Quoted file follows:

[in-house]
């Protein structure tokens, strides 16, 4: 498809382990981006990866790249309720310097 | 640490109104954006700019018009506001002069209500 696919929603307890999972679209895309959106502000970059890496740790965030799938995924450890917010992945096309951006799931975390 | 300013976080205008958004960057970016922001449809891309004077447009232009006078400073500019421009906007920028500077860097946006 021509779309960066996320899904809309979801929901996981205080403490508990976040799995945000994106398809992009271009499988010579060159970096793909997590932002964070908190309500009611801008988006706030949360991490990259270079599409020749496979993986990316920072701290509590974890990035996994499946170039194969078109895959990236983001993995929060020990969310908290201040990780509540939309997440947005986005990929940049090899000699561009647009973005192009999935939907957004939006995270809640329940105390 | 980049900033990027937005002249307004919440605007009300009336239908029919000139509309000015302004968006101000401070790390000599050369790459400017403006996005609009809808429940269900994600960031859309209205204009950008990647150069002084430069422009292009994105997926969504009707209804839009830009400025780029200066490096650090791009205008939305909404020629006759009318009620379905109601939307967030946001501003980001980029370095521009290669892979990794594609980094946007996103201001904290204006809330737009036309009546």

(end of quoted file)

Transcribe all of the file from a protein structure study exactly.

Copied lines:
[in-house]
């Protein structure tokens, strides 16, 4: 498809382990981006990866790249309720310097 | 640490109104954006700019018009506001002069209500 696919929603307890999972679209895309959106502000970059890496740790965030799938995924450890917010992945096309951006799931975390 | 300013976080205008958004960057970016922001449809891309004077447009232009006078400073500019421009906007920028500077860097946006 021509779309960066996320899904809309979801929901996981205080403490508990976040799995945000994106398809992009271009499988010579060159970096793909997590932002964070908190309500009611801008988006706030949360991490990259270079599409020749496979993986990316920072701290509590974890990035996994499946170039194969078109895959990236983001993995929060020990969310908290201040990780509540939309997440947005986005990929940049090899000699561009647009973005192009999935939907957004939006995270809640329940105390 | 980049900033990027937005002249307004919440605007009300009336239908029919000139509309000015302004968006101000401070790390000599050369790459400017403006996005609009809808429940269900994600960031859309209205204009950008990647150069002084430069422009292009994105997926969504009707209804839009830009400025780029200066490096650090791009205008939305909404020629006759009318009620379905109601939307967030946001501003980001980029370095521009290669892979990794594609980094946007996103201001904290204006809330737009036309009546």